Inspired by Joanna's reference to a disappointing version from Nigel Slater, I was prompted to do some research - both literary and practical......
Karl Schumacher and Eva Mayer-Bahl in "Das Grosse Buch der Osterreichischen Mehlspeisen" wail mightily about the thousands of variants on the Sachertorte that have found their way into the wild, most of which are complete nonsense and involve such things as almonds, marzipan, hazelnuts and orange rind. The version given below, they insist, is the correct recipe (translated from the German).
Real life is rarely simple, however: In Vienna, the Bakery Demel and the Hotel Sacher were locked for years in a bitter legal dispute as to who had the right to the recipe and whether or not it should have a layer of jam in the middle. One gets the feeling that there wasn't a lot to do in Vienna at the time. As in all really good silly disputes it ended in a draw. The Hotel Sacher won the right to call theirs "Original Sacher Torte" but Demel retained the right to make a cake called "Demel's Sacher Torte". Both are excellent but Demel's doesn't include the central layer of jam.
The recipe for the cake is simple, similar to making chocolate mousse. You can make the basic cake a day or two before you will need it. To get a perfectly flawless finish on the icing is a bit trickier, but worth the effort. Once you have the knack, you can ice a whole cake in a minute.
I. Making the Cake
Ingredients for a cake 24cm diameter by 5cm high: 130g Dark couverture chocolate (Felchlin, by preference, but otherwise as good as you can get); 130g Butter; 40g Icing sugar; 5g vanilla sugar; a pinch of salt; 6 eggs; 180g caster sugar;130g plain flour.
1. Melt the chocolate in a double boiler or Zimmertopf. It is important to let it cool to 35°C when you use it. You will be adding all the ingredients to the bowl you start with, so choose a large enough one to melt the chocolate in or transfer the chocolate into your work bowl once it has melted.
2. Add the softened butter, icing sugar, vanilla sugar and salt to the chocolate and beat until fluffy with a hand mixer. If the chocolate is too warm, the butter will melt and you will end up with a mess. Add the six egg yolks one at a time until blended.
3. Separately beat the six egg whites and beat in the caster sugar.
4. Fold the beaten egg whites in to the chocolate mixture.
5. Fold in the sieved flour as lightly as possible.
6. Butter and flour a false-bottomed springform baking tin - or use Trennwax spray; additionally, place a disk of greaseproof paper on the base to make unmoulding easier. Put the prepared tin onto a baking sheet. Nearly fill the tin with batter and level carefully with a straight-edged plastic scraper. Leave ¼" of rim above the batter.
7. Bake at 190°C for an hour or until a fine skewer piercing the centre comes out clean. The cake should rise but only a little higher than the tin.
8. Invert at once onto a cold baking sheet generously sprinkled with caster sugar. This ensures that both faces of the cake will be perfectly flat. When the cake is cool, score around the tin with a knife to loosen the cake, remove the base and gently peel away the greaseproof paper. Work carefully, as the cake can easily tear.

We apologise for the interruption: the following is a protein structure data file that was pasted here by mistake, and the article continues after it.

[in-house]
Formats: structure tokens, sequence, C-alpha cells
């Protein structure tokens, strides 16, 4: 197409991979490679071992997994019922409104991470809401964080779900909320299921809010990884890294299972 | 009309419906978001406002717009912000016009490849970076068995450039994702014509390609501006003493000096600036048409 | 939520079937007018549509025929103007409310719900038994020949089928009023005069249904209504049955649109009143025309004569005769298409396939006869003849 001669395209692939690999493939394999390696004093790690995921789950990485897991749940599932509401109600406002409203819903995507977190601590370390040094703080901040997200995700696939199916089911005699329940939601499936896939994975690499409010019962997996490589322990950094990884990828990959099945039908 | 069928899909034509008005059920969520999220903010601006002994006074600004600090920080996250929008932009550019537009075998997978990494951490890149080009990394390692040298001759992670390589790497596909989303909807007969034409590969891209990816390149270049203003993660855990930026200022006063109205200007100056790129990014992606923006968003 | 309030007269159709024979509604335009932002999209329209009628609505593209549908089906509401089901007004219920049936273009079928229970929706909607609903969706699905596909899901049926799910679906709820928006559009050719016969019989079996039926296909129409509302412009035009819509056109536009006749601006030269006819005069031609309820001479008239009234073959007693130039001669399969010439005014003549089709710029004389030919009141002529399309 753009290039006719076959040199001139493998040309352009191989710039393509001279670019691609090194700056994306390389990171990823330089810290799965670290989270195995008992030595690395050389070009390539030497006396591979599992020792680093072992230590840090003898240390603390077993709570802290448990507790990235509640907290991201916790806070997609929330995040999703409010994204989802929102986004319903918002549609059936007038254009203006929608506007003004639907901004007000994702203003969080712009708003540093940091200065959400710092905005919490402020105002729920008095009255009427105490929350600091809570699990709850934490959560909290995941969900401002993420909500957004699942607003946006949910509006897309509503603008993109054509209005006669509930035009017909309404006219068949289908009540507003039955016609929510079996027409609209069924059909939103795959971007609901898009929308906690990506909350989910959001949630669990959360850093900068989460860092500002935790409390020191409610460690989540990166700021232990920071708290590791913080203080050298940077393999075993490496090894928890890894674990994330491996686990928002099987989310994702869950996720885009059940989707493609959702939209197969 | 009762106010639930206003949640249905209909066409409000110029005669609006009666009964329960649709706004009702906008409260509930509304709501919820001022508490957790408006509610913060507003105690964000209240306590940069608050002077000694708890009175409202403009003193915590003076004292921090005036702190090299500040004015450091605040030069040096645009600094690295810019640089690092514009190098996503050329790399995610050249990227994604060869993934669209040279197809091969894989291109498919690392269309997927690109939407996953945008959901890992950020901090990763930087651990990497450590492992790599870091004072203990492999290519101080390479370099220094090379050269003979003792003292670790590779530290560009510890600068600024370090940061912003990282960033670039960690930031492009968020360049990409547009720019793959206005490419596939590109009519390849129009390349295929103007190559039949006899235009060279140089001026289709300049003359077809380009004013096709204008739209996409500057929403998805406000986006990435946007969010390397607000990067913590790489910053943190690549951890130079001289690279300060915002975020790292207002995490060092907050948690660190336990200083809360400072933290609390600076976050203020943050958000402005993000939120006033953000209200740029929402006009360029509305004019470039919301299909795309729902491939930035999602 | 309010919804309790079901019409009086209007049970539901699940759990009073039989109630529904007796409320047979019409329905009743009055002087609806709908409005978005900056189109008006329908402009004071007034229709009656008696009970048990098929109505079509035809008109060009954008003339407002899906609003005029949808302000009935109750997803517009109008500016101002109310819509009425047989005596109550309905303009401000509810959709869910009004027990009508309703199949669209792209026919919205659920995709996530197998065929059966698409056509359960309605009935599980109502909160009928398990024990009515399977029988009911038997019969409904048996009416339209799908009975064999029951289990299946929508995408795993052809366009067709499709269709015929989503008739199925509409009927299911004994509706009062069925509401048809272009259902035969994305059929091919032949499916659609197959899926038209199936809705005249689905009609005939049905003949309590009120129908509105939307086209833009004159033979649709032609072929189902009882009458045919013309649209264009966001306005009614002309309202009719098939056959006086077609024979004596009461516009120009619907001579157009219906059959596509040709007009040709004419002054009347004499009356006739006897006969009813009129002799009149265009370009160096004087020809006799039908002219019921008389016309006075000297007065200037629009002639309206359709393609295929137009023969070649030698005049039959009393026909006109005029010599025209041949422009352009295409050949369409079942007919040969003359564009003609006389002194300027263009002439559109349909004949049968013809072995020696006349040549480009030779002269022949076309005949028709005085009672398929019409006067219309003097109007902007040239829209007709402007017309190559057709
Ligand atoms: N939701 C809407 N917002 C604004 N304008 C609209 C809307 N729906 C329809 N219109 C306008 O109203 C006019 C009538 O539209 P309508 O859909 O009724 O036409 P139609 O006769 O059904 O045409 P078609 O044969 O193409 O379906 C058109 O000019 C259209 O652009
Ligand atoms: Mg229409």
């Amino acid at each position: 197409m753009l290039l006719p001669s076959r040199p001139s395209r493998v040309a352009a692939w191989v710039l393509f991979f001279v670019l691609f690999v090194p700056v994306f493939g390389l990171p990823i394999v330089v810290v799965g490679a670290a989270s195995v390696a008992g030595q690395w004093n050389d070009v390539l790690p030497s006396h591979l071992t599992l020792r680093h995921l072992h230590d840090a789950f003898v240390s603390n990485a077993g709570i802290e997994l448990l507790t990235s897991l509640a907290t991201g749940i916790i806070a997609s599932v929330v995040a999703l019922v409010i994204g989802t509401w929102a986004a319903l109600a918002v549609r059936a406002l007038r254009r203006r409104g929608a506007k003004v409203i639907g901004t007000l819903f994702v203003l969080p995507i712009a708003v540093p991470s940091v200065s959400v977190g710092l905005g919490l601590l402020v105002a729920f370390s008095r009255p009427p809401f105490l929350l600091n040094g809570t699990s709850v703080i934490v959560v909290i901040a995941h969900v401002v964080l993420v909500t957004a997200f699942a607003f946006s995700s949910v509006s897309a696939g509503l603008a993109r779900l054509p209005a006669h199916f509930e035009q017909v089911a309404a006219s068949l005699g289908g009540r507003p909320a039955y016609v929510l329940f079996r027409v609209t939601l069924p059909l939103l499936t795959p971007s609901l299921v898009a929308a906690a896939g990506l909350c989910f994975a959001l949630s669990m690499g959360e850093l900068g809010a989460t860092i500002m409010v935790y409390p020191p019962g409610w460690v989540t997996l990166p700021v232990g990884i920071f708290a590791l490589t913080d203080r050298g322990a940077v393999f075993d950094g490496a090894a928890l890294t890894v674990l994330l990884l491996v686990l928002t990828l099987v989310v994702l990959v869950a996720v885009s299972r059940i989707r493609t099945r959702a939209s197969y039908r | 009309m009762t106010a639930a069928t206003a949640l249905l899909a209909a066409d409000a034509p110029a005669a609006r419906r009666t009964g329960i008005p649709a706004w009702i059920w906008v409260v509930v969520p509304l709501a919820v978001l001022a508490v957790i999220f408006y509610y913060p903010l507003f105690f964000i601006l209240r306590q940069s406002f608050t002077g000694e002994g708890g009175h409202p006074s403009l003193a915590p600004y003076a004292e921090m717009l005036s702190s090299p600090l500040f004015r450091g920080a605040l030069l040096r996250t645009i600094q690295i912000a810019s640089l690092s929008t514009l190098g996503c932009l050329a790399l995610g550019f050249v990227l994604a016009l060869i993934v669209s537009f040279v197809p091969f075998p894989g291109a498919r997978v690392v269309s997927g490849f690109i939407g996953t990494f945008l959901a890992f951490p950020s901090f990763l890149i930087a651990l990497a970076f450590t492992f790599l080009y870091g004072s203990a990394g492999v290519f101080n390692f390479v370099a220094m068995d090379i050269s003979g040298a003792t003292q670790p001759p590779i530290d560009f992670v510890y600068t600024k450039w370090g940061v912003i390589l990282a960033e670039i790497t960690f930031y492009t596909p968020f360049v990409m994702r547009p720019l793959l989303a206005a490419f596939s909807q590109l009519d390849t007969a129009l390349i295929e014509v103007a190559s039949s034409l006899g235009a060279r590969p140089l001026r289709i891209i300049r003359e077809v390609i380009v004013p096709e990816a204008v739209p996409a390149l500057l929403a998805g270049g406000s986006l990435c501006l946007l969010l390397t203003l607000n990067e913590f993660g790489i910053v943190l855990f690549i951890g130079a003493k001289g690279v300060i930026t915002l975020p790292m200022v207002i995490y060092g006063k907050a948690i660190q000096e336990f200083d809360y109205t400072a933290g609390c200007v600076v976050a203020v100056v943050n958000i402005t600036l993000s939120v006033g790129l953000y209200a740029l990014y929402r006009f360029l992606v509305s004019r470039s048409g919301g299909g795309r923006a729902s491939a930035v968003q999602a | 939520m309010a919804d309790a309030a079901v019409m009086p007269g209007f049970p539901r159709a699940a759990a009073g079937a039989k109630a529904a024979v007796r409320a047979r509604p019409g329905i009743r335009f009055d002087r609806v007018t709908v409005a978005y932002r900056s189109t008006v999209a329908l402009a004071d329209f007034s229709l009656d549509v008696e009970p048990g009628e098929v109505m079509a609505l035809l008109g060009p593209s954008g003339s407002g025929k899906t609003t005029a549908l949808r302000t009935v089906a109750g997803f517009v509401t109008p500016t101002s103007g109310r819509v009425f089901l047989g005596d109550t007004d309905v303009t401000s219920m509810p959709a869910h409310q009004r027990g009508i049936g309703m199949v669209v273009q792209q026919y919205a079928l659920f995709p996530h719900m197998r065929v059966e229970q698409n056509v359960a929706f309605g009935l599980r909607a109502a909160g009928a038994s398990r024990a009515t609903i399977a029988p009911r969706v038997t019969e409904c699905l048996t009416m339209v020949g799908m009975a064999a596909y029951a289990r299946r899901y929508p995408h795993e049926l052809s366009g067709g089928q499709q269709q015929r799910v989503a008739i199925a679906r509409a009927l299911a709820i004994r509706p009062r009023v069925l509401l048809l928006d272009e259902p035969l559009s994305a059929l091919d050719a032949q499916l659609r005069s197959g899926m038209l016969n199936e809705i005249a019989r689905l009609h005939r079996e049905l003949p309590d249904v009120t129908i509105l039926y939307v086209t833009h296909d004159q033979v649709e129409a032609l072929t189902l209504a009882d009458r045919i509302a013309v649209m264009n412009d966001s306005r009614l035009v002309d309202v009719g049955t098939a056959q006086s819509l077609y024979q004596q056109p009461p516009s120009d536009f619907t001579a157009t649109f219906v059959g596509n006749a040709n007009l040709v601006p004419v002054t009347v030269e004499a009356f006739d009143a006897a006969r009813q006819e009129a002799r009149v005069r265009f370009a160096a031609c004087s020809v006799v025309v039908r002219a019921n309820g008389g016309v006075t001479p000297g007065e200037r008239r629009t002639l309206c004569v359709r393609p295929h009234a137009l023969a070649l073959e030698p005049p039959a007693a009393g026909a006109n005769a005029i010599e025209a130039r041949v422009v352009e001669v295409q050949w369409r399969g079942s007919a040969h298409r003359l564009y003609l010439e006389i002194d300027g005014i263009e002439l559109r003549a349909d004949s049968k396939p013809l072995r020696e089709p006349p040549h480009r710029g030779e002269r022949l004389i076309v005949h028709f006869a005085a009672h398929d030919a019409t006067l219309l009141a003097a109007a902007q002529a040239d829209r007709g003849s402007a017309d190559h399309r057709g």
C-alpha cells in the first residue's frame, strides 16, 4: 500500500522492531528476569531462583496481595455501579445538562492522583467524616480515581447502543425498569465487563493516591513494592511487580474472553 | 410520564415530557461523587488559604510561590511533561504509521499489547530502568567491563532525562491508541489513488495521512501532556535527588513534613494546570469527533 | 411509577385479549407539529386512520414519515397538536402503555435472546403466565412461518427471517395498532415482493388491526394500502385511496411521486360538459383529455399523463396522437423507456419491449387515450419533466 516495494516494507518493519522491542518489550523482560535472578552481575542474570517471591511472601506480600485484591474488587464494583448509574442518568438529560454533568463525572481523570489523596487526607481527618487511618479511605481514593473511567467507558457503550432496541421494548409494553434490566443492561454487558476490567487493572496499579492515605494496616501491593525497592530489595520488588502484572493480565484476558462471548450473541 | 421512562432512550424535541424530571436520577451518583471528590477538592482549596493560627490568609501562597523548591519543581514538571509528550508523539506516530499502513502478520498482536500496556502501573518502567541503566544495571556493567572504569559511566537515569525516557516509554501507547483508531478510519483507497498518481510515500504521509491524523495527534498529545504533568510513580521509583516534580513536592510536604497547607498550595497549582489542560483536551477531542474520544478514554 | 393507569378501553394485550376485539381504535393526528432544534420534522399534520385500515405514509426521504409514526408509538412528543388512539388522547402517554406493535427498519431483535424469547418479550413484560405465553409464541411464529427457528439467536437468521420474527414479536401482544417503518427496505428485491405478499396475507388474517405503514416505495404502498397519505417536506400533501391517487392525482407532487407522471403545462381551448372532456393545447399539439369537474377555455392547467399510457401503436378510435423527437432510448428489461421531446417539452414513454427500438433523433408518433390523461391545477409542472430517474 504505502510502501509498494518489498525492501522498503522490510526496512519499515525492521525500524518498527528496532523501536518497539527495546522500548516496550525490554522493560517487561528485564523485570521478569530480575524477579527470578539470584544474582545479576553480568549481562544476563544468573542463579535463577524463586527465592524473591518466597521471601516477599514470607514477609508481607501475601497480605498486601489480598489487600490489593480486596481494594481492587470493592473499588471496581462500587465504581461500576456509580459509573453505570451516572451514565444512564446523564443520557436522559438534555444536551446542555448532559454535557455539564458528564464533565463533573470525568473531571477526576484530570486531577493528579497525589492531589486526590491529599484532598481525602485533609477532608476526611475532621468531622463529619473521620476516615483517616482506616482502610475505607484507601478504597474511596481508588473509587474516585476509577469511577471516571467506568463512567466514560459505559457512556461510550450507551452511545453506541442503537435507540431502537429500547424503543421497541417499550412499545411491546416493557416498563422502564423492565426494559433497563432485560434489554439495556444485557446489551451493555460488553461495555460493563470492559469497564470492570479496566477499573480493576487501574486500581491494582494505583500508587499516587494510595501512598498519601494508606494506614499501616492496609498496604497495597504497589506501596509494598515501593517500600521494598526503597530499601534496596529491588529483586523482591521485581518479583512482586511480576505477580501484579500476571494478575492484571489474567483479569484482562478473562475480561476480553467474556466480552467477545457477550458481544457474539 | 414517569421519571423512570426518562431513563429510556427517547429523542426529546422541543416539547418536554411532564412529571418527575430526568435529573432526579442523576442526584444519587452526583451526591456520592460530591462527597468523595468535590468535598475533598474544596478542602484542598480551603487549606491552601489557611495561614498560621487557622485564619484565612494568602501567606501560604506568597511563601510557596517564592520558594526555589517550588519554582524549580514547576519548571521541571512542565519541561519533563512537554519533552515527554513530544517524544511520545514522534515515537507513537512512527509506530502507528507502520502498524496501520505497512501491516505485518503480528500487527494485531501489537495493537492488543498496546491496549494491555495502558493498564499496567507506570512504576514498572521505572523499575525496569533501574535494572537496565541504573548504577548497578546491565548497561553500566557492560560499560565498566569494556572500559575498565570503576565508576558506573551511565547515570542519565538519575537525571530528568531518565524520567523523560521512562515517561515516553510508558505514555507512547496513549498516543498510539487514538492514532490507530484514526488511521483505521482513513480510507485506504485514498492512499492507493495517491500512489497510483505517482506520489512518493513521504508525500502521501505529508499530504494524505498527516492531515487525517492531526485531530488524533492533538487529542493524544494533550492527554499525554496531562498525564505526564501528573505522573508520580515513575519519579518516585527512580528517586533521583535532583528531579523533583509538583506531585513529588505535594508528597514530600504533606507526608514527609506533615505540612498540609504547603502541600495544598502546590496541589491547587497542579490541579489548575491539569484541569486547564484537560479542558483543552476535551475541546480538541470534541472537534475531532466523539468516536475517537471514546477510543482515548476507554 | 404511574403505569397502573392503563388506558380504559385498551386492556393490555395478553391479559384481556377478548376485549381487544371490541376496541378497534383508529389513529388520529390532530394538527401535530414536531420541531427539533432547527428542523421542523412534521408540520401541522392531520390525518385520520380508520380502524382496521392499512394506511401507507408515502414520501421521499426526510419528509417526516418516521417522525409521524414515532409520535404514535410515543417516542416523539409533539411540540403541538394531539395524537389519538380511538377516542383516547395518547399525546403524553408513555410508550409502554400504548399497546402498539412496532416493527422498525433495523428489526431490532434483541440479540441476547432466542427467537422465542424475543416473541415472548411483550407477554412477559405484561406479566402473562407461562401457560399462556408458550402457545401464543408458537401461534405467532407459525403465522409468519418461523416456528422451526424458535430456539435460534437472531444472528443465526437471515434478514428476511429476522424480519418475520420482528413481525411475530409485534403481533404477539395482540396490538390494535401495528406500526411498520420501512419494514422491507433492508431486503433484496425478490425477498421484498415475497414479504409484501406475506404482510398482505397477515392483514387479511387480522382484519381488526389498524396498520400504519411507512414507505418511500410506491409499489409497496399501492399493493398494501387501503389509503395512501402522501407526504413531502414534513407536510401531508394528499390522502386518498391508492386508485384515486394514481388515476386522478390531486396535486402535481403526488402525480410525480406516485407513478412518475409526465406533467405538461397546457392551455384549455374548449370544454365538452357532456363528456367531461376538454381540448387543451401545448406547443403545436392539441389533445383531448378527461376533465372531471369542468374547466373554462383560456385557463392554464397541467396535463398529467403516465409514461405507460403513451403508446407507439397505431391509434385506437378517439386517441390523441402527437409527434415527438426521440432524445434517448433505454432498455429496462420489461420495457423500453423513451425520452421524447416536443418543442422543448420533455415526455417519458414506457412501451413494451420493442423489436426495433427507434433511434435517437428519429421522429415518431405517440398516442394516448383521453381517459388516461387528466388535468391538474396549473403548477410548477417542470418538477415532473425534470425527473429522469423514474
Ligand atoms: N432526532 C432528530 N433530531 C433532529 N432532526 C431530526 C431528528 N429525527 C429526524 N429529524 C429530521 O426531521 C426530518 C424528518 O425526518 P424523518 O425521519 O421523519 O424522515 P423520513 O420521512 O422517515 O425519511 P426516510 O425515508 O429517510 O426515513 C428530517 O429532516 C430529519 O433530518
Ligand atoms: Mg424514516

II. Assembling the Cake:
Ingredients: 350g of sieved Apricot jam - the best you can find - for the filling and coating.
1. Cut the cold cake in half across the middle.
2. Spread one half with about 1/2 of the jam and top with the other half of the cake. Ideally sit the cake on a 24cm cake disk. If your cut wasn't exactly horizontal, make sure the top goes back in the same position or the cake will be sloping.
3. Place on a wire rack. Warm the remaining jam and brush the top and sides thinly. After this stage, place the cake in the fridge - when you come to the icing stage, it will help if the surface of the cake is cold.
III. Icing the Cake (A sugar thermometer is essential for this):
Ingredients: 250g caster sugar; 120ml water; 300g grated dark Chocolate.
1. Over a low heat melt the sugar in the water; while stirring, bring to 110°C. Add the grated chocolate stir and remove the pan from the heat.
2. Continue to stir constantly and gently as the mixture cools down - it needs to cool until it is thick enough to coat the cake and not run off it completely. This will take about ten minutes for this quantity of icing. Work gently, and be careful not to stir air bubbles into the thickening icing since they will spoil the finish. If you want to test for appropriate consistency, pour a very little over the back of a coffee saucer which you've inverted over a dinner plate - you'll be able to see from the way it behaves whether or not it is yet thick enough.
3. Pour the icing over the exact centre of the cake, ideally letting only a little run off through the wire rack. If the icing is too hot it will run straight off the cake leaving a thin bumpy layer, if it is too cold it will merely sit in a blob on top . (When doing this for the first time, you had better stand the cake-rack on a tray, in case the icing flows off the cake, onto the floor and under the dog.) The perfect finish comes from letting the icing gently flow over the entire cake - you shouldn't need to touch it or smear it about. The icing that flows off can be used again if gently reheated.
Set aside to cool completely.
4. Trim the bottom edge with a knife to make it even. Loosen from the rack with a clean palette knife. It is then ready to serve, as in Vienna, with whipped cream, good coffee and the latest gossip.